If the child only attends for part of the week it is good that a parent can do these things and take them in. Maybe the pumpkin and space model are being done at pre school by those attending full time and on a day when the OPs dc doesn't attend.
It is only the child that will be left out if parents don't support in this way.
morethanpotatoprints Maybe the parents don't need to be told how to spend their time with their very young DC. Maybe they have (better) plans of their own. Maybe the pre-school should support the parents in this and respect them in the sense that they can think of valuable things to do with their own child themselves.
Message withdrawn at poster's request.
Blimey! DD is 3.5 and in the preschool room at her nursery as well. They have Show and Tell once a week, where originally they were encouraged to bring in something starting with a particular letter, but lately can be pretty much anything. (DD brought in a stick, a plastic flower and a stamp yesterday, and apparently waffled on about each for ages).
I wonder if the 5 facts are basically asking them to say 5 things, whatever that might be?
So, thinking of DD's approach:
1) This is a cat.
2) He has whiskers
3) He has a long tail
4) His name is Spot
5) He isn't a dog, he's a cat. Though there is a dog in the book at home called Spot and Mummy always says do we have to read that again, and she tried to take it to the charity shop but I think she made a mistake so I took it out of the bag and...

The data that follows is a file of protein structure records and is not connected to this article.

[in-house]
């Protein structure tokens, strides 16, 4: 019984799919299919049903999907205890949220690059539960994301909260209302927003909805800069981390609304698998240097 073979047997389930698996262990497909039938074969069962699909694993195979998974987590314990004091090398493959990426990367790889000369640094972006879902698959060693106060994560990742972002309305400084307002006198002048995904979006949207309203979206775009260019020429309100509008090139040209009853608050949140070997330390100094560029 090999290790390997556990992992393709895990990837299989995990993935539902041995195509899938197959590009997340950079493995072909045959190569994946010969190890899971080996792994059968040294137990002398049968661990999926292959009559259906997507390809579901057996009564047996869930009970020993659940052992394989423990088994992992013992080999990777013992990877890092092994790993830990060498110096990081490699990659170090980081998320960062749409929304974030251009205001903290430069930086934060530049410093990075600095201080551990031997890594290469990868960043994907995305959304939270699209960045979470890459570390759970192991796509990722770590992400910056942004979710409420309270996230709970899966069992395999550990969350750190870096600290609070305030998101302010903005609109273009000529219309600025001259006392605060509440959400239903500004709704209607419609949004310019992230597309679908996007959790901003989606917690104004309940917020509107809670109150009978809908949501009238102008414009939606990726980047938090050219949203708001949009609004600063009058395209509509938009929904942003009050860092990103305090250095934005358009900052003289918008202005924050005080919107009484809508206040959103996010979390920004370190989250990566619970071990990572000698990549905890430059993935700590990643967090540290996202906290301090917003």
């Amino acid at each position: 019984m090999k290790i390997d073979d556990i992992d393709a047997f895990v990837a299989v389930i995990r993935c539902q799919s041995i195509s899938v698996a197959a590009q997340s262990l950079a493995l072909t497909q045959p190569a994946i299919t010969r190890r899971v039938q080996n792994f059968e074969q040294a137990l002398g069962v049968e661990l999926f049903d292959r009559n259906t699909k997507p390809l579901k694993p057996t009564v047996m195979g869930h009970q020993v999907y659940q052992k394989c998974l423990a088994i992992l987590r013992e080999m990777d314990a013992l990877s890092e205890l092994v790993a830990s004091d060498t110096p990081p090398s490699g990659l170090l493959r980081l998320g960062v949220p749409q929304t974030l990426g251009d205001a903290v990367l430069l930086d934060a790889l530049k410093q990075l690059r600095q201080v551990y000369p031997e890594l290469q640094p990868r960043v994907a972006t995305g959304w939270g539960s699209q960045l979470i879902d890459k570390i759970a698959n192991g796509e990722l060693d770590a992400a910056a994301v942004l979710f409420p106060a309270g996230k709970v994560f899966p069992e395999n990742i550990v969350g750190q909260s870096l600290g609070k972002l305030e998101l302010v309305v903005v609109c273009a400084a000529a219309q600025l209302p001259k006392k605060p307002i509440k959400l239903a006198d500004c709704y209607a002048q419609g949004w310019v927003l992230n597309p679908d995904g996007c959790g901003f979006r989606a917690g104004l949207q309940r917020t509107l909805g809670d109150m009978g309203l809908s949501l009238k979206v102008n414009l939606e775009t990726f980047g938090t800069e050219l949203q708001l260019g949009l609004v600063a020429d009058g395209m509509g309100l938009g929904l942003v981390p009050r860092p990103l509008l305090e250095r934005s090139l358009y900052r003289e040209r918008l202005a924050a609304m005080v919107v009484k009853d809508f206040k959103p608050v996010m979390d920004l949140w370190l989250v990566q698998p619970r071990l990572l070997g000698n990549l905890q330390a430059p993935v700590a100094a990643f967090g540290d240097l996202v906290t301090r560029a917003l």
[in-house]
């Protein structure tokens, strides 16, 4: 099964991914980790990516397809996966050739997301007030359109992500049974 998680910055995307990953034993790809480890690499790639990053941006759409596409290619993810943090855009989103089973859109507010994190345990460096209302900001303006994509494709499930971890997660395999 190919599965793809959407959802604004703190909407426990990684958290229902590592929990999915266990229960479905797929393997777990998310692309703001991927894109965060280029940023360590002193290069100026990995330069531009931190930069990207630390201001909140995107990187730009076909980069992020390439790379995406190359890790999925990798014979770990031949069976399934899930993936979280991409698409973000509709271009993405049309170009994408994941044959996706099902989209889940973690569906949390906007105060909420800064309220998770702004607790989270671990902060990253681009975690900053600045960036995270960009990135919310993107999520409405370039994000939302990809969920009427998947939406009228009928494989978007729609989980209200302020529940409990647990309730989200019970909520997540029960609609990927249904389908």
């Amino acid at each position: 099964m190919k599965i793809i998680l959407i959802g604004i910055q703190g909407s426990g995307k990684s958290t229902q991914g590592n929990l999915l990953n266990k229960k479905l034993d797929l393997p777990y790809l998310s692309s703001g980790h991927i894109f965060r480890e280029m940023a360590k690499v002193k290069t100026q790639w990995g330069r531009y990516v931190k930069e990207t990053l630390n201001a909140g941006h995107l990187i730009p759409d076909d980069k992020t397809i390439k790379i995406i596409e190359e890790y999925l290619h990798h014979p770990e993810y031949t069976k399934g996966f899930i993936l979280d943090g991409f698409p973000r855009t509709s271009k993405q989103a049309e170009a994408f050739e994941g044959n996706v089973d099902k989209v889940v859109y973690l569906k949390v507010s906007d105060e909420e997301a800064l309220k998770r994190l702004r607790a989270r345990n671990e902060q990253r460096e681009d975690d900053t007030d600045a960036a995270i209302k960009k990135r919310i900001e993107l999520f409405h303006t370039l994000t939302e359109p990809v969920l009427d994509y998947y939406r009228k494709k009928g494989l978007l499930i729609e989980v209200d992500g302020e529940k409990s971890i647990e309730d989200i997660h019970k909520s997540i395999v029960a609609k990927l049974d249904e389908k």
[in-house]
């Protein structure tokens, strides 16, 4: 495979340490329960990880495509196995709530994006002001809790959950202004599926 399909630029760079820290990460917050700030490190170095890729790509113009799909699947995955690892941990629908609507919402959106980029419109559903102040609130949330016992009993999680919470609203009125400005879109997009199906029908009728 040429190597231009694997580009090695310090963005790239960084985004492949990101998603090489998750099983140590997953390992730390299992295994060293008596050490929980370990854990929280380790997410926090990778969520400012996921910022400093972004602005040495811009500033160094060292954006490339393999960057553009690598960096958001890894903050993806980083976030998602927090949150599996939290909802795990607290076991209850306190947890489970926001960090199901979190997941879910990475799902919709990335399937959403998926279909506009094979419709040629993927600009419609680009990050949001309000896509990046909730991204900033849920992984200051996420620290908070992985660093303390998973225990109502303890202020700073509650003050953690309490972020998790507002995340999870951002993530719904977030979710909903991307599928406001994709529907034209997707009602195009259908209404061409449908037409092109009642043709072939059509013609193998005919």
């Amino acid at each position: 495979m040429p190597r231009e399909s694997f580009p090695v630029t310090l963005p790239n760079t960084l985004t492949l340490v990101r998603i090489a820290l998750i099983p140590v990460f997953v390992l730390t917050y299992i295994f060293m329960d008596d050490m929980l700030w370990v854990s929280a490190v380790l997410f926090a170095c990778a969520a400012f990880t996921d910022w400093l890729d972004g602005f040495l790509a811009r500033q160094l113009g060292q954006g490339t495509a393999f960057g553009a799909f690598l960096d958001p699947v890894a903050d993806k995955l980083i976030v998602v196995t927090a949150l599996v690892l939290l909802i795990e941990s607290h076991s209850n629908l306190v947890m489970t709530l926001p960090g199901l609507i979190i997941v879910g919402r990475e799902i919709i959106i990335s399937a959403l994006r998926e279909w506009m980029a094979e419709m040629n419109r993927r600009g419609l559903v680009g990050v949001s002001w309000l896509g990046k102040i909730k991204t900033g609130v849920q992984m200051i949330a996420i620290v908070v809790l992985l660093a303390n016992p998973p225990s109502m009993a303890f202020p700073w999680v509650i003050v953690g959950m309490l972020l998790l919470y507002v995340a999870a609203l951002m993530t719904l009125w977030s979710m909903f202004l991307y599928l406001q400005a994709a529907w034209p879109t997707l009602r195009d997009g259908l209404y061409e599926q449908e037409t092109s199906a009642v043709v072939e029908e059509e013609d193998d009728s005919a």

Making the model and carving the pumpkin is surely homework for the parents? Why they'd ask you to do this is beyond me. The instruction 'make a model representing space' seems really vague too - they want a full solar system, galaxy, black hole..?
Learning songs I would think would be done within the preschool - as in 'here are the songs we're learning and the children may want to practice at home' - but not push the onus on to the parents.
The only 'homework' I'd expect really might be to reinforce anything they're doing already. DD was asked to look at plants and trees over a weekend and learn the names of some of them, which seemed fair enough to me.
Ridiculous. Don't do it.
DS is 3 and goes to an Outstanding state nursery school - so far this term his/our "homework" has been a request from the school to talk to your child about what they do at nursery to help develop their memory and recall. That's it. No craft projects, no memorising anything, no buying anything to take in.
I would be making a complaint about this & asking how it fits within the EYFS or anything related to any research of best practice/child development/early childhood education.
Bringing in the toy animal is ok- but having to memorise facts has SO many developmental issues. What about children with EAL/Speech & language or Confidence issues? It is essentially setting them up to fail.